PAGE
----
To be fair, we are using the specs for systems that have not been built yet (Aurora and Summit have been added). These are also the minimum starting numbers for the machines, which will receive upgrades over successive years to become far more high capability than seen here. The point is, it provides enough perspective to see that exascale road will not be an easy one for the hardware alone—to say nothing of all the in-depth code work that will be required to run real applications.
In addition to the new systems that are set to come online in the coming years, there will have to be a shake-up in the top ten since the now discontinued IBM BlueGene architecture still captures 40% of the top ten with the third, fifth, ninth, and tenth place systems.
But even with those numbers at the top tier, Intel is still far and away the dominant processor vendor in the Top 500 with just over 86% of the share. For perspective, AMD Opterons are installed in 22 of the top 500 systems (4.4%, down from 5.2% on the November 2014 list) and IBM has held steady with 8% of the processor share.
To say Intel dominates the list would be an understatement, but they are also doing well outside of sheer host processor territory with a slight uptick in the use of their Xeon Phi coprocessor. A total of 33 systems now use the Xeon Phi and four systems are using a combination of both Xeon Phi and NVIDIA GPUs for acceleration.
The accelerator use curve hit a growth spurt in the 2010-2013 timeframe but the slope has leveled off somewhat in the recent few lists. As of now 88 of the top 500 systems are using accelerators, 52 of which are leveraging NVIDIA GPUs, and the rest with Xeon Phi, although there are also four machines using ATI Radeon cores. Of note is the addition of a new accelerator from Japanese chipmaker, PEZY Computing. Two machines, both in Japan #162 and #366 are using the PEZY-SC accelerator on an Infiniband-connected Exascaler Inc. liquid cooled cluster with 8-core Xeon E5 v3 host processors. We will be attempting to talk to PEZY this week to see how the ARM-based accelerators are used in concert with the Xeons. Another growth curve to watch is around InfiniBand technology, which is now found on 227 systems, up from 225 on the last list in November. On the flip side, gigabit Ethernet has dropped from 187 to 147 systems due to 84 new systems that are using 10GbE interfaces.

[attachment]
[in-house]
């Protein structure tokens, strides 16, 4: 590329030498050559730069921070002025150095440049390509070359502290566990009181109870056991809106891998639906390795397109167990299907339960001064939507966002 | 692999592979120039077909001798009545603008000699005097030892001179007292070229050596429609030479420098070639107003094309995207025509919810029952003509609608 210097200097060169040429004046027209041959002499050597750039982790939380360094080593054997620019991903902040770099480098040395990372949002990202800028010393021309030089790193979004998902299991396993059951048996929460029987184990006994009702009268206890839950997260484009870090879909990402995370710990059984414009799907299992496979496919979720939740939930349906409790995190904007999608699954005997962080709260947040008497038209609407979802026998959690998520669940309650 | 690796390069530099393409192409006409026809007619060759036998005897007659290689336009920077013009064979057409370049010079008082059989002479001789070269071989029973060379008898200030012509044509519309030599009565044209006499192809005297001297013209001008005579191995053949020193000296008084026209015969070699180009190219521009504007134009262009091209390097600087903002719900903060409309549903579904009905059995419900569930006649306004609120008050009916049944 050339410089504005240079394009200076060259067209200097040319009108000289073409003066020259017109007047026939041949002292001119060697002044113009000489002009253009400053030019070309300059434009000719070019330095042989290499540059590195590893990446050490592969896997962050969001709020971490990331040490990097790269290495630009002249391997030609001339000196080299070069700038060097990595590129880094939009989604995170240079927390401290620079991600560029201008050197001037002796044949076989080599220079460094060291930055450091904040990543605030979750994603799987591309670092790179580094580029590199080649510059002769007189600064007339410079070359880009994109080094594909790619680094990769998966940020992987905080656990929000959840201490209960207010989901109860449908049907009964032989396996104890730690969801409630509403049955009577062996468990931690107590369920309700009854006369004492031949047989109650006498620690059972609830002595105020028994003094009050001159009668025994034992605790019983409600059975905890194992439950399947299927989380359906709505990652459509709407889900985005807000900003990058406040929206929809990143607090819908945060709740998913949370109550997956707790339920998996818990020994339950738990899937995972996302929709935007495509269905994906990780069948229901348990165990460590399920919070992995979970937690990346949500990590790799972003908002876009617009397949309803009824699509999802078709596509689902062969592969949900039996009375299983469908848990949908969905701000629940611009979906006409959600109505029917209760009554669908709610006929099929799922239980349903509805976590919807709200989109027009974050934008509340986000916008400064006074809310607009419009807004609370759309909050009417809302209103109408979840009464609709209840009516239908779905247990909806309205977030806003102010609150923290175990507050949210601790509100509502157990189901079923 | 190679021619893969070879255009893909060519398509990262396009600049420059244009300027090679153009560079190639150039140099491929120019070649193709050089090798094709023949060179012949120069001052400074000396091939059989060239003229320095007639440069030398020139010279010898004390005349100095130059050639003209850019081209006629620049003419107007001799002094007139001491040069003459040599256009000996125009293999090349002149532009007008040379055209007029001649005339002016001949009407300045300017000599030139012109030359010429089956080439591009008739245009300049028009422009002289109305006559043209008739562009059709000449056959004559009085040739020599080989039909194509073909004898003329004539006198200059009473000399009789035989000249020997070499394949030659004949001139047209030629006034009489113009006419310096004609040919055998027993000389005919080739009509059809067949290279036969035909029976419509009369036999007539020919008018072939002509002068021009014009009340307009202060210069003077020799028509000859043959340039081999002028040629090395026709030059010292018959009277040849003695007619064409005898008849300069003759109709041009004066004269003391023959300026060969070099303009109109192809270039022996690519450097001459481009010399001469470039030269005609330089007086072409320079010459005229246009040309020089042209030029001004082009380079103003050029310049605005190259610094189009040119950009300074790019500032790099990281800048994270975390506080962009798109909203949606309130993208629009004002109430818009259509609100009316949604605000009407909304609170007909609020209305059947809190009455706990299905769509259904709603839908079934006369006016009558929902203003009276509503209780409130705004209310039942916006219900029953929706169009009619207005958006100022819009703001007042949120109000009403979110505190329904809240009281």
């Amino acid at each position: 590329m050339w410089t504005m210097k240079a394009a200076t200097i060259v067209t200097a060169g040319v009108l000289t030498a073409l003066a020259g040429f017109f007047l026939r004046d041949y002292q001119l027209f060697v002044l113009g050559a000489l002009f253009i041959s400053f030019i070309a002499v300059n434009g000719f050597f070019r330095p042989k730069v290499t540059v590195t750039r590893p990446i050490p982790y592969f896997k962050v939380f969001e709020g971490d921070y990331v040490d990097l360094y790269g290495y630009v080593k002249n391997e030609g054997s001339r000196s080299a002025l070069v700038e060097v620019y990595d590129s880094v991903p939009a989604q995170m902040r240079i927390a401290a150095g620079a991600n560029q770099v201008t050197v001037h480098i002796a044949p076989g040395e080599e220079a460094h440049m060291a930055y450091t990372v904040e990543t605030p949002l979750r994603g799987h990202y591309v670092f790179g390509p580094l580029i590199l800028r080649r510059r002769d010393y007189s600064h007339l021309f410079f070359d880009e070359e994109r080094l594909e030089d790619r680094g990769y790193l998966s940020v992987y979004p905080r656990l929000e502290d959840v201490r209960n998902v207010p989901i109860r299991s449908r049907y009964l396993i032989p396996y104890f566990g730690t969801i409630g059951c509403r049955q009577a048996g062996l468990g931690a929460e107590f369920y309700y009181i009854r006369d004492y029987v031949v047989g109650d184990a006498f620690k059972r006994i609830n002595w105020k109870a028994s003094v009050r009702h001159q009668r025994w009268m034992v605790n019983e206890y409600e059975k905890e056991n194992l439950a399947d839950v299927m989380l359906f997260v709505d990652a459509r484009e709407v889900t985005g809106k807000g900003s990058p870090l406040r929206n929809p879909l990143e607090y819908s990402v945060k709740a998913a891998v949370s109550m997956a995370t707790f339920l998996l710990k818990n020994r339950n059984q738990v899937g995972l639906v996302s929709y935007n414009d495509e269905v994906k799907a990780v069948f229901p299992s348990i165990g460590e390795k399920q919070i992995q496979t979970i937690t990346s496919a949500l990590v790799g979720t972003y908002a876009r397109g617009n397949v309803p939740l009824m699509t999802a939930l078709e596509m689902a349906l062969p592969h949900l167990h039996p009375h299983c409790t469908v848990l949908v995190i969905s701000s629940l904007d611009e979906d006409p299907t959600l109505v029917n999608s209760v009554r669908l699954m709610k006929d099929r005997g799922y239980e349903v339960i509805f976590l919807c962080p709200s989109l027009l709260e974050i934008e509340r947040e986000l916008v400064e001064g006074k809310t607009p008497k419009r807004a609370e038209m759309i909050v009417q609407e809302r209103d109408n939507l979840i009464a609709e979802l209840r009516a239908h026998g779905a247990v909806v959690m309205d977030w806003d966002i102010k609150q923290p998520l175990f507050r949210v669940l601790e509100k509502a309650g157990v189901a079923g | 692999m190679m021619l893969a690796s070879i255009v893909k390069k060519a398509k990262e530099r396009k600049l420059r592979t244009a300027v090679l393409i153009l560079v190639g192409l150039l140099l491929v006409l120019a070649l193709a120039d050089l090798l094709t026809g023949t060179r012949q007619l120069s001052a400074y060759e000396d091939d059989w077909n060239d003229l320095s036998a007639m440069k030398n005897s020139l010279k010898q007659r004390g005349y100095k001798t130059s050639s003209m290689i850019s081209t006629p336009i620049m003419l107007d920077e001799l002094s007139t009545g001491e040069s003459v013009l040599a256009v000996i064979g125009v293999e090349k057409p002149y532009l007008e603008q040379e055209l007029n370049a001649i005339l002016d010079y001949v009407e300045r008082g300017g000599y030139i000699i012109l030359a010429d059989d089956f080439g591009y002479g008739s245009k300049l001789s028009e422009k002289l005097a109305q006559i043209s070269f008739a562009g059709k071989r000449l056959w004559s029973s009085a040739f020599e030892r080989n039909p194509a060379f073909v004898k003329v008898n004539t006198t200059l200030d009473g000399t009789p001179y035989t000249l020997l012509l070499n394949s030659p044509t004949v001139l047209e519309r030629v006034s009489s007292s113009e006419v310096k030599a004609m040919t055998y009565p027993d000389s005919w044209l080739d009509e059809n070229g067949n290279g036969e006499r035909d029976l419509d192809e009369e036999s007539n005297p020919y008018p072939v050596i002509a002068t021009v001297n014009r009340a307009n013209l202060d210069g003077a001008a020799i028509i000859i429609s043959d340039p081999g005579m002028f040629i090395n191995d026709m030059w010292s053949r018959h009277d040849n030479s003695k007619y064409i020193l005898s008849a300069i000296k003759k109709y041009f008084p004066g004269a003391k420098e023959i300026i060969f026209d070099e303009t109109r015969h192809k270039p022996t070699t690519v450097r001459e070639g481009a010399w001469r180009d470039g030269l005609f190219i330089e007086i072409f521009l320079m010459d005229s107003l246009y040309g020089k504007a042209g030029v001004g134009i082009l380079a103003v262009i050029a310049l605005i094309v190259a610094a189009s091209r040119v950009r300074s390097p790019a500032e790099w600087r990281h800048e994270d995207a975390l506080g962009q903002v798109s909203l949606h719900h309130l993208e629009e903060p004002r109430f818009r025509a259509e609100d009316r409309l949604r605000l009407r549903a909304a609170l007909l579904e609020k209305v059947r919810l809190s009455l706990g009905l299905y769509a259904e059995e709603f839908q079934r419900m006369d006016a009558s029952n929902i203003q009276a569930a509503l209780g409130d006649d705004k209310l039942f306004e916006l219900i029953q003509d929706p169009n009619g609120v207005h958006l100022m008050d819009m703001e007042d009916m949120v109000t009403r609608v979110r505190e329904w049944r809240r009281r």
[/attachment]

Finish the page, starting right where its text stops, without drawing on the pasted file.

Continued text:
When it comes to packaging all these technologies for the Top 500 and equivalent HPC systems worldwide, IBM and HP are at the top of the list across the performance share for all of the list. The developing story, Lenovo, will be interesting to see play out over the next few lists, but for now they have only three systems where they are listed as the sole vendor and are coupled as both IBM/Lenovo for an additional 17 machines. When it comes to raw system sales, HP has the top spot with 178 machine compared to 111 from IBM. To put the IBM/Lenovo acquisition into context, consider that in November 2014, IBM had 153. Cray continues to have a strong story in its third place position with 71 machines but they have the Top 500 performance share in the bag with 24% share of installed total performance—a number that has jumped 18.2% since November.
For more about this summer’s list and the top supercomputers that made the cut, take a look here.